The United States is the largest single provider of Official Development Assistance, and we are committed to focusing these resources in the contexts where they are needed most. Since 2009, the U.S. has spent on average approximately 50 percent of its ODA on Least Developed Countries and non-LDC fragile and conflict-affected states.  We are equally committed to ensuring that the quality of our aid is high, and ensuring that the aid we provide is transparent, accountable, results-focused and locally owned.

The United States has prioritized an approach to development that catalyzes ODA to create the conditions needed for developing countries to build the capacity of developing countries to mobilize their own resources to invest in their own development as well as to attract and more effectively leverage private capital.  Across nearly every industry and sector, we are working in partnership with global and local private sector organizations to increase our reach and effectiveness.  Over the past seven years, the U.S. Government mobilized more than $100 billion from the private sector.

Since 2010, agencies such as the Millennium Challenge Corporation, the State Department and USAID have increased the use of monitoring and evaluations to enhance evidence-based programming, inform budgets and decision-making.  For example, across the U.S. Government, we have completed 11 impact evaluations for Feed the Future over the last five years and have nearly 30 more impact evaluations in progress.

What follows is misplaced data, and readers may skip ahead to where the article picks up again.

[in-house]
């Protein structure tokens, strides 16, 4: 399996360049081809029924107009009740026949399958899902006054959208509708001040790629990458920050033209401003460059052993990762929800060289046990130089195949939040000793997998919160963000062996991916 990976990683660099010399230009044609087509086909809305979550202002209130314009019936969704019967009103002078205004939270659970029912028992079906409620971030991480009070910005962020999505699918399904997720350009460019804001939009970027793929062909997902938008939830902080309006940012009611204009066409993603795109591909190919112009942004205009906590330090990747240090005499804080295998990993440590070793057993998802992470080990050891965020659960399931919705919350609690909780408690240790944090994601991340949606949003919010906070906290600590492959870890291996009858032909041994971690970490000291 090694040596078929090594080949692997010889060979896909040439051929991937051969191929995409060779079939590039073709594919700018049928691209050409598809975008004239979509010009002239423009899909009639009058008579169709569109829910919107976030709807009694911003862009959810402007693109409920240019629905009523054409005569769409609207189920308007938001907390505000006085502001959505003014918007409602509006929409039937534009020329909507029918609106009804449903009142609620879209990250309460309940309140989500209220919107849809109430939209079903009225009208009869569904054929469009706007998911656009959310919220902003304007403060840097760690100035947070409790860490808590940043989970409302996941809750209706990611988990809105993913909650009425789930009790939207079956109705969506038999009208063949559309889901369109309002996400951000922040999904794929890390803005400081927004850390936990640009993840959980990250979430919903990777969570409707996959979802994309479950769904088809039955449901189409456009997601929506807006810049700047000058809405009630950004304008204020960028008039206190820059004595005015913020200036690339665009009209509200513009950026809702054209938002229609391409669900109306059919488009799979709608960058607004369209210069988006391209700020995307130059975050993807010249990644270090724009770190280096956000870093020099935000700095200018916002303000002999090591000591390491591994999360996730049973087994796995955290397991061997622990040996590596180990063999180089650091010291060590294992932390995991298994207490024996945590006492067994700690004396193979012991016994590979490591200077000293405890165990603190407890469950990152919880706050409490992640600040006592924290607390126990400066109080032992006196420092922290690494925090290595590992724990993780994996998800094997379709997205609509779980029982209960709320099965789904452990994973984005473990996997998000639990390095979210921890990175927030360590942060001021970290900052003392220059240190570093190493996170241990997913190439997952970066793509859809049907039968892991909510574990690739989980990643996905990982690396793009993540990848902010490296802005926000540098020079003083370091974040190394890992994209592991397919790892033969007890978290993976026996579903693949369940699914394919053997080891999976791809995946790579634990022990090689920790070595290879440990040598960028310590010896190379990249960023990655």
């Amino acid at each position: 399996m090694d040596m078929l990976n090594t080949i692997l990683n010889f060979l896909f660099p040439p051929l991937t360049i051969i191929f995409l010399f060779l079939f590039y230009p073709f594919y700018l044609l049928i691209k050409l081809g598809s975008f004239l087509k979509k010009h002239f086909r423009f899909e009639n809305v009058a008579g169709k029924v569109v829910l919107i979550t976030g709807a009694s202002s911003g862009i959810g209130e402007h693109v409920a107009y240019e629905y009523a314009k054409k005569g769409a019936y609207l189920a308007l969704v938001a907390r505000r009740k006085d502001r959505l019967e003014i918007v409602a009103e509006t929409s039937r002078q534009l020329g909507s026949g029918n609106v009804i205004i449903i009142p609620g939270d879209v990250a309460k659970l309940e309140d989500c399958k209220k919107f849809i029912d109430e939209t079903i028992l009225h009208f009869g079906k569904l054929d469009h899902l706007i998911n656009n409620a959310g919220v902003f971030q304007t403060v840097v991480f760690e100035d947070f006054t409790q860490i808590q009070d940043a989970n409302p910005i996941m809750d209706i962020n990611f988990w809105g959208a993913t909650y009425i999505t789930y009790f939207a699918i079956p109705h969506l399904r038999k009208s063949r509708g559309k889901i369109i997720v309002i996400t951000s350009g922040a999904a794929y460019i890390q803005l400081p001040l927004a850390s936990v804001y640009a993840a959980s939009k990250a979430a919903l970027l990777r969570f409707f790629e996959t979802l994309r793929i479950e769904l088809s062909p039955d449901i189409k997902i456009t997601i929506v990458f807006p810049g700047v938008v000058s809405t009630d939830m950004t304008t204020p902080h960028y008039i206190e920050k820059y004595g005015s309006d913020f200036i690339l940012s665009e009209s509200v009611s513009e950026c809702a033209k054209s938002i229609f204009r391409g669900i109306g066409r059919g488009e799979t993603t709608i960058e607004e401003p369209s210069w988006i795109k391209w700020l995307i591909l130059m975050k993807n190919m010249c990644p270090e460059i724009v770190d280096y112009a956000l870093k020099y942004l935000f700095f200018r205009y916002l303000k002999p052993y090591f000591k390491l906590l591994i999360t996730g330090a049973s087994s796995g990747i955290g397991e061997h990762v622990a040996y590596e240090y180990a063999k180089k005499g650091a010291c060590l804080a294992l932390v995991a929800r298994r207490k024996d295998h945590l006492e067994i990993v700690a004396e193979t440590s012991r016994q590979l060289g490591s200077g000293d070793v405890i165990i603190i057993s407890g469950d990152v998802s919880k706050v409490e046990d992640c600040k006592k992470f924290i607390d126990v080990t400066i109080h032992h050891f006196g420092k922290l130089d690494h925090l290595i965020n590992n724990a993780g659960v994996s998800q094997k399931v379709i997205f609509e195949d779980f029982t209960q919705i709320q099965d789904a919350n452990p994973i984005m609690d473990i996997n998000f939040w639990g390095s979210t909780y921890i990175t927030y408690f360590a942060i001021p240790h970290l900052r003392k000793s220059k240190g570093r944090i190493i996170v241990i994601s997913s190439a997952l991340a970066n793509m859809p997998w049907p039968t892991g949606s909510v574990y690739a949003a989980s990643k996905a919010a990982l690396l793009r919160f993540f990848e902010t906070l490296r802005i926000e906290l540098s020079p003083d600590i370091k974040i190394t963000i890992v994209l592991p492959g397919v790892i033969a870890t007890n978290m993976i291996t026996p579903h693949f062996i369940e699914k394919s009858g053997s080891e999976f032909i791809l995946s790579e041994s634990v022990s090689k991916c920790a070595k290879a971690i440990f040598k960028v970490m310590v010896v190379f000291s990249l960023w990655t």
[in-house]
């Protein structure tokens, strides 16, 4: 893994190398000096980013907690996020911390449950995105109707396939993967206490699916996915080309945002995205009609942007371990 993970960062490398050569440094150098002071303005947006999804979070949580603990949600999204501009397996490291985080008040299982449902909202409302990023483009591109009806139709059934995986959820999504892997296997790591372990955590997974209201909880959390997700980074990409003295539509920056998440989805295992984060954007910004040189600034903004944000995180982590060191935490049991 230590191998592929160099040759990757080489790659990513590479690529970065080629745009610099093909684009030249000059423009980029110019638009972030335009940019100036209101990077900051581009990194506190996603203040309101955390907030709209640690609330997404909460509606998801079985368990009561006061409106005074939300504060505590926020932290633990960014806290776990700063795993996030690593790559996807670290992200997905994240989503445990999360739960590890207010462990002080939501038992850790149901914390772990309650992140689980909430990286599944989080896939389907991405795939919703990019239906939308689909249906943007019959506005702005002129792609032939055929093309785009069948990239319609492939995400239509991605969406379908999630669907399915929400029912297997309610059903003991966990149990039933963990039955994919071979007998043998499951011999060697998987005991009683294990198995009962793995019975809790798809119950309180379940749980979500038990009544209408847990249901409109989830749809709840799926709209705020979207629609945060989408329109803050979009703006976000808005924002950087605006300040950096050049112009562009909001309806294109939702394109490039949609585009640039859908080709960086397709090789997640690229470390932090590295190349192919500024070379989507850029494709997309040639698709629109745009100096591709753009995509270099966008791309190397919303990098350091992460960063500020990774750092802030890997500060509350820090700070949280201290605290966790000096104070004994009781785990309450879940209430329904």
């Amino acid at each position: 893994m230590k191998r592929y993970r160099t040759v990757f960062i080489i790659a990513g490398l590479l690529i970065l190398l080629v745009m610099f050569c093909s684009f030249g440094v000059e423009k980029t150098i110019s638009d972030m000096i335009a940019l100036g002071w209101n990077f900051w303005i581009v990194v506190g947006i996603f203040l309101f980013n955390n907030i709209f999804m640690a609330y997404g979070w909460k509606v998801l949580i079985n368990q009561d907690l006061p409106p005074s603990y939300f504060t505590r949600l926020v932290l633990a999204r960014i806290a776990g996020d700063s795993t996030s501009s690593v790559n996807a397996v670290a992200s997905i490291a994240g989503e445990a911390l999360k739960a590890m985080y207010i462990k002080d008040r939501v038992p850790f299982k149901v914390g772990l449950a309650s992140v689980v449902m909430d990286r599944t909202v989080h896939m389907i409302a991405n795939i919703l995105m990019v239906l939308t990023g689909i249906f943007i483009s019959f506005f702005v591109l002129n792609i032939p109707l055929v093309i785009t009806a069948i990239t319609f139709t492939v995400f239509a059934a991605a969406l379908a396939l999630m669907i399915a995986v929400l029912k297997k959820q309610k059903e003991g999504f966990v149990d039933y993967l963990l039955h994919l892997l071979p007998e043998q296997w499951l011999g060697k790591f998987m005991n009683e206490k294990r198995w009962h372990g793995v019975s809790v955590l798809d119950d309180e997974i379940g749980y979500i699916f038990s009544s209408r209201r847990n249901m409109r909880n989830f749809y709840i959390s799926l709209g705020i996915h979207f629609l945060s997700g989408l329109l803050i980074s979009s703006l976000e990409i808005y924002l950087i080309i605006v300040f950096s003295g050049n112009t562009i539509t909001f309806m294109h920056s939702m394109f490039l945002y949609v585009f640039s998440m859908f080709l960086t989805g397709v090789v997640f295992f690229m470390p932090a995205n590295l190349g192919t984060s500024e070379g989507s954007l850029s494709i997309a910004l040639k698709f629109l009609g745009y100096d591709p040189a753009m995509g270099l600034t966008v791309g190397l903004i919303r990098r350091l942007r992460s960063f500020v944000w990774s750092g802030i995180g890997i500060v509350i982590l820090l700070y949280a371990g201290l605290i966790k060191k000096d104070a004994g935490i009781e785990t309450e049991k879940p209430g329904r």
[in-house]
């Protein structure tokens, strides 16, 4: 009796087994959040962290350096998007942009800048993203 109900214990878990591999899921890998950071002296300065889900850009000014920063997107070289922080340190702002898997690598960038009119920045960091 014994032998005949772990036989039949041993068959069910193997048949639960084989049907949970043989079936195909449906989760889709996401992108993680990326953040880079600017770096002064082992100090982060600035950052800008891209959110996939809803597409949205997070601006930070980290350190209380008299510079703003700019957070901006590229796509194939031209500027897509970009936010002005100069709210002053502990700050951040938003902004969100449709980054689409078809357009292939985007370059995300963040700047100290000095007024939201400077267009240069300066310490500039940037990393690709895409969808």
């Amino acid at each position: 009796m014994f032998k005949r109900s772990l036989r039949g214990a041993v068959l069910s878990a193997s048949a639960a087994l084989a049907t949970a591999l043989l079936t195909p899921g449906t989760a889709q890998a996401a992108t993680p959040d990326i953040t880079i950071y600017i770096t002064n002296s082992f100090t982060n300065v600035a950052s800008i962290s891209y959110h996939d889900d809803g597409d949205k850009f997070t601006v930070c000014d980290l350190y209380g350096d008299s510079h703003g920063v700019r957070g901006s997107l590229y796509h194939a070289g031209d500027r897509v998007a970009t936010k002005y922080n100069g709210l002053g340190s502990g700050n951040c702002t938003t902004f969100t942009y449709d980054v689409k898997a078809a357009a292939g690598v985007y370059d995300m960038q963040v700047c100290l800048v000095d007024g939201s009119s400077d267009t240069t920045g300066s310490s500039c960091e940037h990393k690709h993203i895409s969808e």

In relentlessly striving to improve outcomes, the USAID office in Malawi, for example, is integrating programming across sectors to deliver better, more sustainable results through co-locating interventions geographically, coordinating more effectively with MCC and State Department programs in Malawi, and collaborating with other donors, civil society and the private sector – always with constant dialogue with the Government of Malawi.